# Lambert's law

Angular dependence of the radiation intensity in a Lambert radiator. : Angle to the surface normal; I: radiant intensity; S: source or reflection surface
${\ displaystyle \ theta}$

The Lambert's law (also Lambertian cosine law ) describes formulated by Johann Heinrich Lambert , as indicated by the perspective effect decreases the radiation intensity with a flat werdendem angle. If a surface follows Lambert's law and the radiance of the surface is constant, the result is a circular distribution of the radiant intensity .

Since man with his eye only the luminance evaluated (the luminance is the photometric correspondence of the beam density), such a Lambertian material Lambert's law appears regardless of the viewing direction as equally bright. Applies to every surface element of a light source , so it is called Lambert Spotlights . In particular, an ideal black body is a Lambert radiator. If light is reflected from a surface according to Lambert's law, then one speaks of ideal diffuse reflection .

## Mathematical description

Let the angle be against the surface normal and the size of the Lambertian surface element, then the radiation intensity is proportional to the product of the cosine of the angle and the area: ${\ displaystyle \ theta}$${\ displaystyle A}$${\ displaystyle I (\ theta)}$

${\ displaystyle I (\ theta) \ sim A \ cos (\ theta)}$

The ratio of radiation intensity and reduced area (projected in the viewing direction), the proportionality factor , is the constant radiance of the area: ${\ displaystyle L}$

${\ displaystyle L = {\ frac {I (\ theta)} {A \ cos (\ theta)}}}$

The dashed line of the radiation intensity in the picture on the right complies with the equation ( -axis horizontal, -axis vertical). ${\ displaystyle x ^ {2} + y ^ {2} = yI _ {\ mathrm {max}}}$${\ displaystyle x}$${\ displaystyle y}$

## experiment

Reflection behavior of paper. Explanation in the text

The pictures above illustrate the statement of Lambert's law in an experiment. A laser beam falls from the left at the level of the red marking on the edge of the image (shown in red in the right image) and hits a strip of paper (shown in white) perpendicular to the image plane. The beam runs flat over a screen that makes the light scattered by the paper (yellow arrows) visible to the camera. In the first picture the paper is perpendicular to the beam - the distribution of the scattered light is symmetrical. In the second picture the paper is at an angle - the distribution is almost symmetrical to the perpendicular to the paper, a slight preference for the scattering in the direction of reflection can be seen. The third picture is transparent paper that lets through almost as much light as it does backscatter - there is no longer any pronounced multiple scattering, so that the deviation from Lambert's law is greater.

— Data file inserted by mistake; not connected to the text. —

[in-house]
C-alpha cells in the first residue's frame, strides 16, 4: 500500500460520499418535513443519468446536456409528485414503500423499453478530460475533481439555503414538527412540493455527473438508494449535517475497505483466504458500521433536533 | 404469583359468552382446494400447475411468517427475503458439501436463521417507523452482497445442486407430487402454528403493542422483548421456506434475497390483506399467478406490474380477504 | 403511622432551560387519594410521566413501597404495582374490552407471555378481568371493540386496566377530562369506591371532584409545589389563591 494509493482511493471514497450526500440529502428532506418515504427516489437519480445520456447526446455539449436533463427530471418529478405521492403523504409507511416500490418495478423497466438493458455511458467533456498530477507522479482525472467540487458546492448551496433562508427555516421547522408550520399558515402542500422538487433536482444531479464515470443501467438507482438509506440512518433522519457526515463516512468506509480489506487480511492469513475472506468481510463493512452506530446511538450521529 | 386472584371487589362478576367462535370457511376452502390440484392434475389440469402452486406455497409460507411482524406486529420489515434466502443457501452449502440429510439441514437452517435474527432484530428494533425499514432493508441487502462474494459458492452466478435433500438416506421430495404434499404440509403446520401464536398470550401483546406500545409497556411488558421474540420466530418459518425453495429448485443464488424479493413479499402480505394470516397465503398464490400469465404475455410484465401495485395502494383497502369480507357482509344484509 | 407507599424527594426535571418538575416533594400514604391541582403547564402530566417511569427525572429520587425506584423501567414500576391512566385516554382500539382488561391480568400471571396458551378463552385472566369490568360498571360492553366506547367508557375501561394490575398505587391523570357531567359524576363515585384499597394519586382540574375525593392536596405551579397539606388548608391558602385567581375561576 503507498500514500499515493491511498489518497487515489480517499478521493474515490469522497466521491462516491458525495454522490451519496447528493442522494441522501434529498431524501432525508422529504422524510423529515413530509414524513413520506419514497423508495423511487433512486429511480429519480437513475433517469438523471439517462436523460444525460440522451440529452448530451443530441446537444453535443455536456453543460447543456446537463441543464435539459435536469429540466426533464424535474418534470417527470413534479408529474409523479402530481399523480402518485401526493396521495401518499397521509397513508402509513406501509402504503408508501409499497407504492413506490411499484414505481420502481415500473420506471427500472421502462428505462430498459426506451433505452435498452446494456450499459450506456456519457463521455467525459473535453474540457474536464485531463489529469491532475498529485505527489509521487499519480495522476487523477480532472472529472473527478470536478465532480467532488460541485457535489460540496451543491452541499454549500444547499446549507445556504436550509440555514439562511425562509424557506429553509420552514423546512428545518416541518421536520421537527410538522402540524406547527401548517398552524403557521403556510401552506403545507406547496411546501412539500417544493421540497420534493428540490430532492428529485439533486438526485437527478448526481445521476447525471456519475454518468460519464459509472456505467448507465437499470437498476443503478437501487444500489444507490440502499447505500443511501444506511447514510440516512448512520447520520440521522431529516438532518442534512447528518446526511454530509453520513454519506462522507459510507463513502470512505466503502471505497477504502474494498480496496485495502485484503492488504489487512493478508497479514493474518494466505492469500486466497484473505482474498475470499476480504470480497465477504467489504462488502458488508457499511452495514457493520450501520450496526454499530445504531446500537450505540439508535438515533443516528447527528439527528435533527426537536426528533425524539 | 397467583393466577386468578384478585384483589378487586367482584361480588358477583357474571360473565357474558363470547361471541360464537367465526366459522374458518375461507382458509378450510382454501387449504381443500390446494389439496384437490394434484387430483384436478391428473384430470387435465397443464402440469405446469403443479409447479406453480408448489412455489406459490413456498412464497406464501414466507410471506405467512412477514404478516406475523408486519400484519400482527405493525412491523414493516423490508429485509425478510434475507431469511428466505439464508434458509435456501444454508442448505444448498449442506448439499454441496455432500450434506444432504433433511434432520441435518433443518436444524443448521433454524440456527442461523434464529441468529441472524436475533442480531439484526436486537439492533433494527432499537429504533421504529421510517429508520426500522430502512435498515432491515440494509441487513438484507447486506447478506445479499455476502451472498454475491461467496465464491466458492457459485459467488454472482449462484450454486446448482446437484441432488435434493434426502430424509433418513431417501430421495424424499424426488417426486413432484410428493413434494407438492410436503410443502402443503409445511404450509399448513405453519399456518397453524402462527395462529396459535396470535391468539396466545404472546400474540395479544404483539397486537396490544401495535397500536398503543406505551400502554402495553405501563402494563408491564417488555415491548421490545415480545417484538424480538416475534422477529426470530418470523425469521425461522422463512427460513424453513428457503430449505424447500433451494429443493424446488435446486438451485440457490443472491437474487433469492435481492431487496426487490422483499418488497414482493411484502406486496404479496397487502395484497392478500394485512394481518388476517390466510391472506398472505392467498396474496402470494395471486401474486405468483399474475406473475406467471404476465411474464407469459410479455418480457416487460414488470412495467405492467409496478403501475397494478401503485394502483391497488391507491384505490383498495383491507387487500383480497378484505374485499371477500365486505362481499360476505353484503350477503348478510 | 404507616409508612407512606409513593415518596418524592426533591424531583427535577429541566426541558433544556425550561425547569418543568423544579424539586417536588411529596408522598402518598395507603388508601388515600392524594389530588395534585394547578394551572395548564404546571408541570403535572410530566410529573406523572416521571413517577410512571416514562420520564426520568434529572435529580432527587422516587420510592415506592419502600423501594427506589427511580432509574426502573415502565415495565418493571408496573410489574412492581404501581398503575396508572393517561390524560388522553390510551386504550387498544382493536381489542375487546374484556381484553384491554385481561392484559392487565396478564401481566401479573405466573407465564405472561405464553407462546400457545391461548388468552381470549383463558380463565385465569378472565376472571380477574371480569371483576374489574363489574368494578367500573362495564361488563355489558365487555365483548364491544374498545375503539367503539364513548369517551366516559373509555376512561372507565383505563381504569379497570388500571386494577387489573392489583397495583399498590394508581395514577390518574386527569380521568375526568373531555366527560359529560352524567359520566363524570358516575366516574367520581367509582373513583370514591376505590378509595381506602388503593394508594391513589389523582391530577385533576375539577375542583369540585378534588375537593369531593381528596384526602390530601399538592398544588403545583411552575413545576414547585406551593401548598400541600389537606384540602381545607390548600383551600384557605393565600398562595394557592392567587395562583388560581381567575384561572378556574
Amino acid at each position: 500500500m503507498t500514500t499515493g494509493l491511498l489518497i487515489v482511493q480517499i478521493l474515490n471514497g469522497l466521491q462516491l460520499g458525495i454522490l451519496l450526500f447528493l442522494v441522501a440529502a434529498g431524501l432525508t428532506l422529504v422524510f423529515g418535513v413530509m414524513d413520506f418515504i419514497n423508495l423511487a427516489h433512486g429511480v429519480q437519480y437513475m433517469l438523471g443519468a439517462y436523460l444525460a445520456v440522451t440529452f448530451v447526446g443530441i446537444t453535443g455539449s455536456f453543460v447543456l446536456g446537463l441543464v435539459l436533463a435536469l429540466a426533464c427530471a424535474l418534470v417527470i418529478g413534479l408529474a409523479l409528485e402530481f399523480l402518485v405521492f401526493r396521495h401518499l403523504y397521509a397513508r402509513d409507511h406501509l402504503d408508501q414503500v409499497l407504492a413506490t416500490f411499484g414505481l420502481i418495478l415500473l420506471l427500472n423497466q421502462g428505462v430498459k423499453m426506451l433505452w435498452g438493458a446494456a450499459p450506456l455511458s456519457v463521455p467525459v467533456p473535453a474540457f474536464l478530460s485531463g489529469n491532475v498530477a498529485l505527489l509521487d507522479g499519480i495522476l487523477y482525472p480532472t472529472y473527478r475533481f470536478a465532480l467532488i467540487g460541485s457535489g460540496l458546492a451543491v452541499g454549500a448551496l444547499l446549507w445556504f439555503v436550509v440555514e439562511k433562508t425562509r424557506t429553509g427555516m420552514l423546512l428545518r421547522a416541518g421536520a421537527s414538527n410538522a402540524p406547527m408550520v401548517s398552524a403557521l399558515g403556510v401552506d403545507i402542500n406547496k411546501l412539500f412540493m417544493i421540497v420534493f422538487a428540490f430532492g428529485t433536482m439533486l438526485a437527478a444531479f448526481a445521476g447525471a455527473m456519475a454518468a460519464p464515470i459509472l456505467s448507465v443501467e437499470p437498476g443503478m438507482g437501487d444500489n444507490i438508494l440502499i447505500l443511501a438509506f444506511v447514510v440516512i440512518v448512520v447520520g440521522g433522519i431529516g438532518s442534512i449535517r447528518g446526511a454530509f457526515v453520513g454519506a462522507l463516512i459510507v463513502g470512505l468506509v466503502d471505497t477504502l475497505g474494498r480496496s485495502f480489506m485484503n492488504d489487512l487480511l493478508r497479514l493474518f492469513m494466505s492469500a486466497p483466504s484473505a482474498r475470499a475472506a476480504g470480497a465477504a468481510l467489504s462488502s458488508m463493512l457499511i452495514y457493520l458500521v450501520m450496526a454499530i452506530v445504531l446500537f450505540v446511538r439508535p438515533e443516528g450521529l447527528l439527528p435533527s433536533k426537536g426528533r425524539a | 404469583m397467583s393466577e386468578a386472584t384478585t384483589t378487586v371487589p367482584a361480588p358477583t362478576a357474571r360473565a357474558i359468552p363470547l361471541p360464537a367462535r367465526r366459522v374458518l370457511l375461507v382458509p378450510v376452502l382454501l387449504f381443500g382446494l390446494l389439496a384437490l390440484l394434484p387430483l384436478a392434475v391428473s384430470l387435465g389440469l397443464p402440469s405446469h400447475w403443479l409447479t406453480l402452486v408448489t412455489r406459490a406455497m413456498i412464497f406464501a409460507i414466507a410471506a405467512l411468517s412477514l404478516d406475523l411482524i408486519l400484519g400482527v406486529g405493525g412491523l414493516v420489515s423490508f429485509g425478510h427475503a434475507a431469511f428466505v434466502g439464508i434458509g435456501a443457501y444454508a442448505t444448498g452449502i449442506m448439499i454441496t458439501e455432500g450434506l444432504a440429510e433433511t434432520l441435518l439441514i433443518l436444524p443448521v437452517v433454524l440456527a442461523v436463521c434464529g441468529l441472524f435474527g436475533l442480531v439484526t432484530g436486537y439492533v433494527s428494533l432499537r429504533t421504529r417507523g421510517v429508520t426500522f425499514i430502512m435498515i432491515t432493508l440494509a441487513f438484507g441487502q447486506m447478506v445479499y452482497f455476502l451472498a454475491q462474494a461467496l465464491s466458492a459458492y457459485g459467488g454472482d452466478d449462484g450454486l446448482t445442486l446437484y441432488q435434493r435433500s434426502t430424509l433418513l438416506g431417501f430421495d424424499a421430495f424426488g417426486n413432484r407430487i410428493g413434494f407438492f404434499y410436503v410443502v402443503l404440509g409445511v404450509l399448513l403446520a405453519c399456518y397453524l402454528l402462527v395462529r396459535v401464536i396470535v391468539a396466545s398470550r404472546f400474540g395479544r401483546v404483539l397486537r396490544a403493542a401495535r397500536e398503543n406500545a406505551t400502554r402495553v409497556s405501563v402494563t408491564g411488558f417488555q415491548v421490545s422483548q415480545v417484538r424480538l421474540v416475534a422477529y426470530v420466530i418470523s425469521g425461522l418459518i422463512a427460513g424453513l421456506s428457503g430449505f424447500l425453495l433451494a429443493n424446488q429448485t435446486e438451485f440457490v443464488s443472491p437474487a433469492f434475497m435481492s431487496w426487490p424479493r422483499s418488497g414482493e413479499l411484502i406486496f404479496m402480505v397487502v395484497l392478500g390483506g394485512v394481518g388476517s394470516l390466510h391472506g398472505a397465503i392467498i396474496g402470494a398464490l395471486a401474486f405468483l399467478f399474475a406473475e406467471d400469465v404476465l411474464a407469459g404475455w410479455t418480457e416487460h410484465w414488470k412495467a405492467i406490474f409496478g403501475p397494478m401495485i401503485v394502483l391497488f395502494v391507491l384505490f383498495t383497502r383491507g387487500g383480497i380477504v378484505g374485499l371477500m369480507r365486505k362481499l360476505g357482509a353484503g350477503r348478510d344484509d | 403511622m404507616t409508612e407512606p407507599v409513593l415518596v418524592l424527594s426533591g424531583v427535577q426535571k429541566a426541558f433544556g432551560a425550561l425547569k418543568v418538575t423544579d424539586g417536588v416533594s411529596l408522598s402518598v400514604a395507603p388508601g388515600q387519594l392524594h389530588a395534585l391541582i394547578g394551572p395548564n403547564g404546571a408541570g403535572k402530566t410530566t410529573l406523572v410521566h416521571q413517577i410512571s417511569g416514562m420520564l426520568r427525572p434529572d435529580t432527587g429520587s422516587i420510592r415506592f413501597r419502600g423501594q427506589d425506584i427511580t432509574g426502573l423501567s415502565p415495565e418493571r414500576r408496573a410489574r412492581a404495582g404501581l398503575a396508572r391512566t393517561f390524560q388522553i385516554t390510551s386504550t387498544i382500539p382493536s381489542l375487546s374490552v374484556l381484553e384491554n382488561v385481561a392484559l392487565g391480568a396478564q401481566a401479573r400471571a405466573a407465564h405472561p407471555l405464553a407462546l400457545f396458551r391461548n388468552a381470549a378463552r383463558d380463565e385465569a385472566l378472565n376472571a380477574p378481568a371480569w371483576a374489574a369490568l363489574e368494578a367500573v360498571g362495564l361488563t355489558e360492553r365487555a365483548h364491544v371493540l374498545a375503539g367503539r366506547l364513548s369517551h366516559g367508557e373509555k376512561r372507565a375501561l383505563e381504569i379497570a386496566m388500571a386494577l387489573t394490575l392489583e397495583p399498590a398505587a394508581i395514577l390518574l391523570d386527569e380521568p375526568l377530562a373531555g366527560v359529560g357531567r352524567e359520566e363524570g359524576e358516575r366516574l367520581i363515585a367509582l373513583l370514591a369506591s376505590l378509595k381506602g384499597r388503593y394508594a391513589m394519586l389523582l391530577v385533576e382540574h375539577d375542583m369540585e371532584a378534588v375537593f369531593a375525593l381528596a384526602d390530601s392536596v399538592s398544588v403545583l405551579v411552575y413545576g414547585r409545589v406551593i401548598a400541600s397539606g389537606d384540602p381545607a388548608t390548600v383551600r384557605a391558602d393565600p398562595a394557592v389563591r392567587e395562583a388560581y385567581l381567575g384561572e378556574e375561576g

## Examples

In reality there is no material that exactly fulfills Lambert's law. In particular, the radiance of each surface has a directional dependence and this changes when the direction from which the surface is illuminated changes. Even standards that are used to calibrate measuring devices can only be described well by Lambert's law in certain reflection directions and wavelength ranges. With wavelengths outside the visible spectral range and with reflection or illumination directions of more than a few 10 ° to the vertical, deviations of several 100% from Lambert's law can occur even with normal.

There are a number of materials that come close to a Lambertian material at least so far that they appear almost equally bright to the human eye from all directions of observation:

• Matt paper: Small air pockets between the paper fibers form scattering centers for the visible light. If they are missing, for example after soaking the paper with water or oil, paper loses some of its reflective properties and becomes translucent (partially translucent).
• Diffuser / frosted glass : Here, too, scattering centers inside a transparent material ensure that light is diffusely scattered. While milk glass scatters back rather than letting it through, diffusers are also used transmissively.
• The emission surface of light emitting diodes (without optics such as a lens).
• Surfaces made of sintered PTFE ( Spectralon ) : Optical PTFE is often used in an integrating sphere , which in turn is supposed to simulate a Lambert radiator.
• Reflection standards made of pressed or trowelled barium sulfate

## Lommel-Seeliger Law

A better approximation for the backscattering of very dark areas is the Lommel-Seeliger law . It also takes into account a dependency on the viewing angle : ${\ displaystyle \ phi}$

${\ displaystyle I (\ theta) = {\ frac {A \ cos (\ theta)} {\ cos (\ theta) + \ cos (\ phi)}}}$

## Individual evidence

1. A. Höpe, K.-O. Hauer: Three-dimensional appearance characterization of diffuse standard reflection materials. Metrologia 47 (2010) 295-304.
2. Physikalisch Technische Bundesanstalt PTB: On the rotational invariance of reflection normals. Retrieved July 20, 2012.
3. ^ First mentioned in: Johann Heinrich Lambert, Ernst Anding: Lambert's photometry: 1. Th. Das directe Licht. - 2. Th. The weakening of light by transparent bodies, especially by glass . W. Engelmann, 1892, p. 177 ( limited preview in Google Book search).